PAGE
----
For many organizations – especially younger, fast-growing ones – it’s just easier to use corporate credit cards instead of establishing a formal purchase order process.
The concept of designing and implementing a purchasing process can indeed be daunting. Who should be involved? How many steps are adequate? Are more resources (employees) needed? There are, to be sure, numerous facets that need to be considered.
But, an entrenched purchasing method, including the use of Purchase Orders (POs), is critical to the financial health of an organization. Credit card spending, although easy, is precisely the opposite.
You should simply be using POs instead of relying on credit card payments.
The purchasing process
So, what does a standard purchasing process look like? That’s a good question (glad I asked!).
Depending on who you ask, you may get slightly different answers. That’s because different industries have different intricacies, or specifics, that are required in purchasing. That said, I think business blog and go-to reference sites such as businessdictionary.com has compiled an excellent example of a typical purchasing process.
Step 1) Need Recognition – the organization knows it needs to order a good or service. That good / service may be new to the company, or it may be something that is being re-ordered.
Step 2) Specific Need – ordering the right product, of course, is paramount. Some industries have specific requirements or specs for their products, which requires research on the part of the purchasing unit. Once the product specs etc. have been outlined, that product can be reordered.
Step 3) Source Options – determining where to get the product. If a previous vendor doesn’t exist, those in charge of purchasing are tasked with finding the supplier that offers the best quality.
Step 4) Price and Terms – once a suitable vendor has been selected, the purchasing team will negotiate price and terms (delivery etc.).
Step 5) Purchase Order – at this point, a purchase order is issued for the good / service in question. The purchase order will outline all of the relevant information (price, terms etc.).
Step 6) Delivery – a simple step: delivery of the purchase order. In e-procurement systems, this is done via email.
Step 7) Expediting – this is another simple step: fulfilling the terms and conditions set out in the PO, namely, payment dates and delivery times.
Step 8) Receipt and Inspection – upon receipt of the good, an inspection must occur. If the good isn’t broken and all other terms are satisfied, then the company can proceed to payment. If something is wrong, the company can reject the good.
Step 9) Invoice Approval and Payment – a company must match the invoice, the receiving document and the original purchase order. Payment, typically, is made in cash, bank transfer, cheque or other electronic transfer.
Step 10) Record Maintenance – keeping all records on file, for audit purposes.
Trusting the process
As I mentioned earlier in the post, the purchasing process listed above is an example of a typical method. The process, of course, can be altered to suit the needs of an organization. For instance, some companies don’t need to source option or collect quotes. Other companies have no need for collecting and cataloguing specs for products (such companies may simply be purchasing desks and office supplies).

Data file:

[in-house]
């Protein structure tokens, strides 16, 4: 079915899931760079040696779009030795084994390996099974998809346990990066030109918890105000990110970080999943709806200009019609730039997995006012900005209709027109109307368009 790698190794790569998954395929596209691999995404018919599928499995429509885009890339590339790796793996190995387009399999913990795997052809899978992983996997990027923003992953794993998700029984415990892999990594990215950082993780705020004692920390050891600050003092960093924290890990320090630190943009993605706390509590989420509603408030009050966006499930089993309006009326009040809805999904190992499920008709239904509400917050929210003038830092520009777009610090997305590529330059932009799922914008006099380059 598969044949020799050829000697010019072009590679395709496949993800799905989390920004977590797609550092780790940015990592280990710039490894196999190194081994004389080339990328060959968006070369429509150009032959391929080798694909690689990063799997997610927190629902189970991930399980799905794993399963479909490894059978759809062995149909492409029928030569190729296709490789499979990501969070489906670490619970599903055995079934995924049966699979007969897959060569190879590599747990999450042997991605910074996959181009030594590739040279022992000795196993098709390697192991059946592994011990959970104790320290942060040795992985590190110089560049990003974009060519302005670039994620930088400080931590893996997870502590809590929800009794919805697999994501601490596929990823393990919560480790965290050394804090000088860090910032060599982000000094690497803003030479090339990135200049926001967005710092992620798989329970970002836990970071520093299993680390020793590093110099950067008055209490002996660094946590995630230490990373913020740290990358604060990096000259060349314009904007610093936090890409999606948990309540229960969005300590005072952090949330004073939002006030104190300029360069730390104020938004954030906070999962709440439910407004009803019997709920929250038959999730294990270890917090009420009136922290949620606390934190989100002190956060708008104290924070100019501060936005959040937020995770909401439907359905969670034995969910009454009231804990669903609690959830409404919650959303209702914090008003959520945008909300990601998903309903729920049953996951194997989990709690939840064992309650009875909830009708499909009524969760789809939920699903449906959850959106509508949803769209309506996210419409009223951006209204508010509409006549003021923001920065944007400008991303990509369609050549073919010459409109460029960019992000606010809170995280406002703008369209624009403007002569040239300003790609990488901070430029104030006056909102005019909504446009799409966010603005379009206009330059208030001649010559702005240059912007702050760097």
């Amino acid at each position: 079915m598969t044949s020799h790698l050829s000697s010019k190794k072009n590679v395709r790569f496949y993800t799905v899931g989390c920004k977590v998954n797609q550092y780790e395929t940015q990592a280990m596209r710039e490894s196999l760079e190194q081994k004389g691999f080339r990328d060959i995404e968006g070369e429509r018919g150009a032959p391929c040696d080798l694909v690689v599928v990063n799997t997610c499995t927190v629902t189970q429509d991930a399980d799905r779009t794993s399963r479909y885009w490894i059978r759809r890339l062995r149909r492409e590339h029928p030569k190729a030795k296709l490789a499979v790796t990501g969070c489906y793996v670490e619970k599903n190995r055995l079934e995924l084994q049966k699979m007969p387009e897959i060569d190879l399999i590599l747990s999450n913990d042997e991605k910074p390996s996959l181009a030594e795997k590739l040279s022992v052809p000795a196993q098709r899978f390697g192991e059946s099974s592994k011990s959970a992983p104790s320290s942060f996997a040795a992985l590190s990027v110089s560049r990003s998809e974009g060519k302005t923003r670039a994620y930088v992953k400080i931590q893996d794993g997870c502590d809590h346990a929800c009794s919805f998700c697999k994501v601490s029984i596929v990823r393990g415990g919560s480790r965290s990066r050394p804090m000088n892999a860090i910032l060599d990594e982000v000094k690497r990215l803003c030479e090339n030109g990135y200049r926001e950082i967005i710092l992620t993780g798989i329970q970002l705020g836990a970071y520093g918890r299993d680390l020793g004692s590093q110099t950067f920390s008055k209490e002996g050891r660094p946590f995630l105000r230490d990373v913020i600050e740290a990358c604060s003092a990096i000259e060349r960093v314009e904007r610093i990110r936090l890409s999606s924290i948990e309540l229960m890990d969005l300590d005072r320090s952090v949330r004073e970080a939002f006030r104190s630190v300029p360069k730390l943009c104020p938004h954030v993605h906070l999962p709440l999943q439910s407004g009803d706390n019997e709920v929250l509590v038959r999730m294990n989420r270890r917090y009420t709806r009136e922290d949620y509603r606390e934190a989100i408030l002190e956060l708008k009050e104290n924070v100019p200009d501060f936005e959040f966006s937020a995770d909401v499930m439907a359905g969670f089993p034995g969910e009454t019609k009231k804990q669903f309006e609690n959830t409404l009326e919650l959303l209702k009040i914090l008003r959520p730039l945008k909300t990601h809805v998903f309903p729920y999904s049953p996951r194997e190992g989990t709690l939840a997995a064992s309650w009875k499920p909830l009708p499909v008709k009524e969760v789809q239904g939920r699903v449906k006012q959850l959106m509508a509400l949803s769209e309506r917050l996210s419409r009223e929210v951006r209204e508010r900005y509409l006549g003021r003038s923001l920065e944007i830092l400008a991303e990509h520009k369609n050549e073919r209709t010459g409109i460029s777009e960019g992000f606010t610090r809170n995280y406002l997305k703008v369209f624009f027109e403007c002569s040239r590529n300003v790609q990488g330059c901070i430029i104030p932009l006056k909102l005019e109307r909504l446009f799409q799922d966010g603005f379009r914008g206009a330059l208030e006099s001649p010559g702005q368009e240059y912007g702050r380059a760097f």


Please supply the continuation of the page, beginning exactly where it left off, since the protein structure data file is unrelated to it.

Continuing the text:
But the length and intricacies of the process isn’t what’s important – it’s that there is process in the first place. And that process includes issuing POs.
Typically, there is no formal structure when spending on corporate credit cards. There may, in some cases, be an approval process after the fact, but that isn’t the greatest deterrent to excessive spending. In fact, the spending has already happened. Of course, there are times when credit card spending is unavoidable: travel or one-off, quick purchases, for instance. But those are outliers.
Establishing and adhering to a purchasing process will help your company’s bottom line precisely because it ensures that spending is approved (and, by extension, understood) before it happens. By doing so, companies can better adhere to budgets and better forecast for future financial quarters.
How e-procurement can help
A well-designed e-procurement system can only enhance the effectiveness of a solid purchasing process.
For example, e-procurement systems ensure a PO is emailed to a vendor which, it is fair to say, is more effective than fax.
Furthermore, e-procurement systems offer real-time views of budgets. This is a critical feature because companies, at all times, can see what their spending is. That is not an option for those doing all of their spending on credit cards.
But, without a doubt, the single greatest advantage to using an e-procurement software solution to bolster your purchasing process is the approval function e-procurement technology offers. Good procurement software will have an approval function built into the workflow, which means every purchase will be approved before a PO is sent off to a vendor. Your purchasing process will only be strengthened as a result.
Of course, you need to have that purchasing process in place first. And that means you have to kick your corporate credit card habit.
Stop relying on corporate credit cards – start using POs now.